Truth about mum’s dog food fail
SUPERMARKET giant Woolworths has admitted that brightly coloured packs of dog biscuits have inadvertently found their way to the snack food aisle and into the hands of children.
The grocer apologised today after a Sydney mum accidentally fed her children the pet food thinking the biscuits were aimed at kids.
Although Woolworths has confirmed a single occurrence of the pet treat being stocked among the human snacks, it appears to be a far more regular occurrence with pictures emerging of the offending dog biscuits stocked far from the pet food aisle.
On Monday, news.com.au reported on parent Tania Toomey who fumed at Woolworths after she bought a pack of Scooby Snacks branded dog biscuits.
While the packs of choc friendly carob dog food did state they were for pets, Ms Toomey said the writing was easy to miss and claimed they were stocked next to the Arnott's Tiny Teddies.
"I put in lunch boxes and kids came home that afternoon and said 'yuck they are disgusting," she wrote on Woolworths' Facebook page.
"On closer inspection they are DOG treats. It does say that it is pet food only - human friendly but not recommended! BE CAREFUL the store is much disorganised."
Adding to the confusion of customers, a completely separate but very similar looking Scooby Doo branded product, that is suitable for human consumption., is also stocked at Woolies.
Woolworths insisted that as a pet food product, Scooby Snacks should only have been stocked in the pet food aisle.
But on Tuesday, a Woolworths spokeswoman admitted a mix up had indeed occurred.
"Woolworths can confirm that a single packet of Scooby Snacks dog biscuits was accidentally placed in the biscuit aisle at the Woolworths North Strathfield store last week and subsequently purchased by a customer.
"We can confirm that the product is stocked as intended in the pet food aisle in the stores where it's sold, with the product marked as 'Pet Food Only'.
"Store teams have had further communication this week to ensure that no packets are mistakenly placed in the wrong aisle."
The spokeswoman said Woolworths apologised to the customer for the confusion.
However, numerous shoppers have now said the gaudily packed pet treats - which feature a cartoon of Scooby Doo's side kick Shaggy - have cropped up in supermarkets up and down Australia.
A father-of-two, from the northern beaches in Sydney, made the same mistake last year, buying the snack for his two young boys.
He told news.com.au that the dog treats were incorrectly placed in the snack aisle of his local Woolies and he grabbed quickly them without looking at the packet.
Meanwhile, an image has emerged of a whole carton of Scooby Snacks dog food clearly pictured next to, yup, Tiny Teddies.
Posting on Woolworths' Facebook page in July, shopper Dave Woolf said he'd seen the misplaced pet food in a store in Victoria.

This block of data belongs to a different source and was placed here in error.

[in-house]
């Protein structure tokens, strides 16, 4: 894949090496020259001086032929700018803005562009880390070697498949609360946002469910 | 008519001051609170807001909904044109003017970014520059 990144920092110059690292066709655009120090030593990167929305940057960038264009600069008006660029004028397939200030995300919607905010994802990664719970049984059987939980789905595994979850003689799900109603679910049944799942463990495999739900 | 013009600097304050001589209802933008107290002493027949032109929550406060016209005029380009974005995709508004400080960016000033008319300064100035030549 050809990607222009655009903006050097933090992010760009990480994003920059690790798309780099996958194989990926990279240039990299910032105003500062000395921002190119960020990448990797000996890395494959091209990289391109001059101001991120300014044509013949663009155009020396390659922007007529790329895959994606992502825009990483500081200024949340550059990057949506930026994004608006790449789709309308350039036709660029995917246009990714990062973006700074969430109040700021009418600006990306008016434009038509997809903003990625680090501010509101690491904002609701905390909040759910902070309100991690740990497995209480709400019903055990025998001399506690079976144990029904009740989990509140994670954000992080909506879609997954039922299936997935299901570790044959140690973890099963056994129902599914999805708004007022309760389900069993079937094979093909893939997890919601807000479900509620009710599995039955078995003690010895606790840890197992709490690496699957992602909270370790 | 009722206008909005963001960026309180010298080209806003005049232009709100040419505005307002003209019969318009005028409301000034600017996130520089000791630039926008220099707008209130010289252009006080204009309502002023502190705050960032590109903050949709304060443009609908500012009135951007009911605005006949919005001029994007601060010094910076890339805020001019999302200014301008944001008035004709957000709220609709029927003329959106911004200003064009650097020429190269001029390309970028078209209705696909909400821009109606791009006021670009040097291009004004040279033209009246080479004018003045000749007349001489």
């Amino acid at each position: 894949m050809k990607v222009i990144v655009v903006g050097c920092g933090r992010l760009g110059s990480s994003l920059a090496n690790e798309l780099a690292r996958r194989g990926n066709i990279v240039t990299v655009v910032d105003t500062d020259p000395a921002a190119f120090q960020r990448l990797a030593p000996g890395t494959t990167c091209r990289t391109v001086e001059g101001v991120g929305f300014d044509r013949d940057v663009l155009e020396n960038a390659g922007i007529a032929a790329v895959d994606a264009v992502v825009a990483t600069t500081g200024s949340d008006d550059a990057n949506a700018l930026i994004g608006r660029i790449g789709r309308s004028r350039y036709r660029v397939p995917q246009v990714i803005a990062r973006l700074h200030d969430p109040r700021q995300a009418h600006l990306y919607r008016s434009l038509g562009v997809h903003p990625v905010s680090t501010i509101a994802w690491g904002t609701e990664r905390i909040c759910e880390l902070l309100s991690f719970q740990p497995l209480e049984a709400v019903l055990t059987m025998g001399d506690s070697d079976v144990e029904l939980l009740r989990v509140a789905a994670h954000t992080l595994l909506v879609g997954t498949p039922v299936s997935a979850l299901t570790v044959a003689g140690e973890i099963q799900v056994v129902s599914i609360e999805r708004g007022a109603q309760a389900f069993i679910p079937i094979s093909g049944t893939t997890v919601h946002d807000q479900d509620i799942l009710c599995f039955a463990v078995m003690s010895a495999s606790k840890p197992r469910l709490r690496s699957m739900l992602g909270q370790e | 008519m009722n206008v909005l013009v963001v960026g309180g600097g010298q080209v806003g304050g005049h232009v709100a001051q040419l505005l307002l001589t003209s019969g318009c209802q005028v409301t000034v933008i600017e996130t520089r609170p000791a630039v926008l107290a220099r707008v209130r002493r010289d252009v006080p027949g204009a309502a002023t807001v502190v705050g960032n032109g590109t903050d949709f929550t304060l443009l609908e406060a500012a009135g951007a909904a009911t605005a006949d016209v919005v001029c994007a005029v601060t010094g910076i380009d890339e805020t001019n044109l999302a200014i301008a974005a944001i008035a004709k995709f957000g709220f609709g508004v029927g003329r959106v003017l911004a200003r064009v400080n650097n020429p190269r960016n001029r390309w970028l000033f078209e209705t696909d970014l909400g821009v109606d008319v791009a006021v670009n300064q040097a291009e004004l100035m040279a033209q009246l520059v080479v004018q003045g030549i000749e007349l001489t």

His attention was drawn to them by a mum who let her child choose a snack. The kid went straight for the Scooby Snacks.
"After the mother had departed, I sauntered over to inspect my possibly new favourite snack and meal supplement," he wrote.
"At first glance I was like, nice, the 80s are coming back, but upon the second glance I noticed the key words 'PET FOOD ONLY'," Mr Woolf wrote.
While the customer found the experience somewhat amusing ("maybe it was done so pet owners could shop in one convenient area for themselves and their fur child," he wrote), he did worry people may have inadvertently feasted on pooch treats.
"How many people have fed these to their children without knowing?
"That's excluding the fact that adults may have eaten these snacks themselves ... which would make the number of people consuming, essentially dog food, quite high."
Aside from the pet food declaration, the front of the Scooby Snacks pack only says the biscuits are individually wrapped in "doggy bags".
You have to turn over the pack to see a note saying "treat your pet as you train them." The product is shaped like dog bones and the packaging says they are designed to "support skin and coat health".
The ingredients seem harmless enough though, mostly consisting of wheat flour, margarine, carob, oats and milk.
Parents in New Zealand also fell foul of the sneaky snack.
In June, schools and kindergartens in Whanganui were asked to be on the lookout for Scooby Snacks after the local supermarket put the doggie treats next to the chips, reported the Whanganui Chronicle.
One mum said her daughter turned her nose up at the biscuit.
"She took one bite and said, 'this is rubbish'.
"I looked at the packet closely and gasped, 'Oh no, I am so sorry. I just fed you dog food'."
The supermarket had said the products ended up in a 'value' section of the supermarket with products from different categories all sticked together.